I am following Gilligan’s lead as I prefer to invest in few musical motifs instead of bringing a new theme every four to eight measures without developing any relationship within the whole architecture of the work. This focused approach of investing in one single musical idea has been mastered in Johann Sebastian Bach’s fugues (check out Art of the Fugue or the popular Toccata and Fugue in D minor) and Beethoven’s Fifth Symphony. Pink Floyd’s iconic and psychedelic album The Wall possibly has an idée fixe in four notes: “We don’t need no ed - u - ca - tion.”
As for mercury fulminate, I would strongly advise not to try to prepare it at home as the explosive is highly sensitive to heat, flame, friction, shock, sparks, smartphones, just about everything...
Today’s blog entry is brought to you in part by Adam’s Pianos. Ms. Cleo Hongzinger and I are grateful and enjoying our new babygrand “laptop.”
October 22, 2013
THE BITCH ARIA...
When Breaking Bad – Ozymandias (2014) was announced two weeks ago, I never imagined that we would receive so much excitement and interest from the public and the national and international press. It is amazing that the reports span the globe and in multiple languages: Turkish, Swedish, German, Hungarian, Norwegian, Dutch, Russian, Polish, Spanish, Portuguese, Chinese, Danish, Ukrainian, Czech, Romanian, and French. The BBC front page feature exceeded our expectations. We at One World Symphony are immensely grateful for the interest in Breaking Bad — Ozymandias.
Is “The Bitch Aria” going to be included?
Before I address one of the most popular questions from the press and public – the "Bitch Aria" – how about we discuss the character who would sing it.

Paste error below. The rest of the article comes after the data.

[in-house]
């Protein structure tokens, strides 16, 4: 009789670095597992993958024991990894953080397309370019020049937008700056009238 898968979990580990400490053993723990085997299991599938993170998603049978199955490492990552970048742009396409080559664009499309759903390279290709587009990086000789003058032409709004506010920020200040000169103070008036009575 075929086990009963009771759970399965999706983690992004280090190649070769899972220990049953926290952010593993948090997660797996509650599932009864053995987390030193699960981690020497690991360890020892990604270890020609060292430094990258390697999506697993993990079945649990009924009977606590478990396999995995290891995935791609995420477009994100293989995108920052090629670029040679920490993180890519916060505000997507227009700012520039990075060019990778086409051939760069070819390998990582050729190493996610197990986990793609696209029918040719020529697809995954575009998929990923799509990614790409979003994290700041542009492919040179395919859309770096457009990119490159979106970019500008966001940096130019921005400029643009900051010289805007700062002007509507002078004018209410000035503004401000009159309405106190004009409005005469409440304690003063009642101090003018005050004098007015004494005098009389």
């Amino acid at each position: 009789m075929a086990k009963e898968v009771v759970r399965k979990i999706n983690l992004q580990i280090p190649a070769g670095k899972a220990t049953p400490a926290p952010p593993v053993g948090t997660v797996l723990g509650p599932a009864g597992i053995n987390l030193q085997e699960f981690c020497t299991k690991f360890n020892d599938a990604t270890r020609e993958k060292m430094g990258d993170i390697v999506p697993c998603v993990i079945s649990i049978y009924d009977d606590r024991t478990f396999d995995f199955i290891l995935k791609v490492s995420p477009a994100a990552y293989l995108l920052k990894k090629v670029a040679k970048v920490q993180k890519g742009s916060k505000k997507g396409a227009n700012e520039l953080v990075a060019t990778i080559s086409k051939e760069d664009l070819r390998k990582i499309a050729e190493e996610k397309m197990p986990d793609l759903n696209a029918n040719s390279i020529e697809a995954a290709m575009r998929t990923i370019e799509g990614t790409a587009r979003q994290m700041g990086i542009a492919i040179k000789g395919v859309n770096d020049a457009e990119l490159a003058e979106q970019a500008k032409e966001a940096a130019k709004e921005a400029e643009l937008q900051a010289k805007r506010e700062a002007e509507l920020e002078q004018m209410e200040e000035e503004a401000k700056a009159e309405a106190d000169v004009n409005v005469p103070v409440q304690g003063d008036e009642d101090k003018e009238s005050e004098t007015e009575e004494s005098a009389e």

“Chemistry: it is the study of change,” Walter White taught his high school students. Like all main characters in Breaking Bad, the role of Jesse Pinkman, who would sing the “Bitch Aria,” undergoes transformation. As a high school drop-out, Jesse Pinkman could have been easily dismissed, but as the narrative slowly unfolded, he developed into a complex character who might be considered the moral center of the drama. His relationship with Walt led him to make self-destructive choices time after time that spiraled out of control, but he was compassionate and caring. In contrast to Walt’s ambitions of building an empire, Jesse’s dream was carpentry, which brought him peace and hope.
How can the “Bitch Aria” not be considered in my mini-opera Breaking Bad — Ozymandias? It would embrace the character who’s morally torn, literally pulled in numerous directions and ripped apart. The aria alone has the potential to explore Jesse’s tortured soul and battered body.
Thank-yous and Mash Notes:
All the readers who have expressed their interest in One World Symphony's production of Breaking Bad — Ozymandias.
Vince Gilligan, the visionary creator who not only inspired his cast and crew, but hypnotized the public — still lingering and obsessed with what is possibly the Great Recession's defining melodrama.
Dedicated musicians of One World Symphony, who are committed to bringing compositions to life, as the notes on the page are only the "blueprint."
Clemency Burton-Hill's BBC feature. Ms Burton-Hill is an award-winning journalist, violinist, author, and actor. Her thoughtful interview inspired me to completely update and refresh One World Symphony's VISION.
Charlotte Alter from TIME for breaking the news of Breaking Bad — Ozymandias.
I never thought I would ever hear Perez Hilton would say: “Wowza. Well, if it ain't deep, it ain't opera! And Breaking Bad has all the tragedy a show needs for a true operatic performance... so we think this opera just might work!”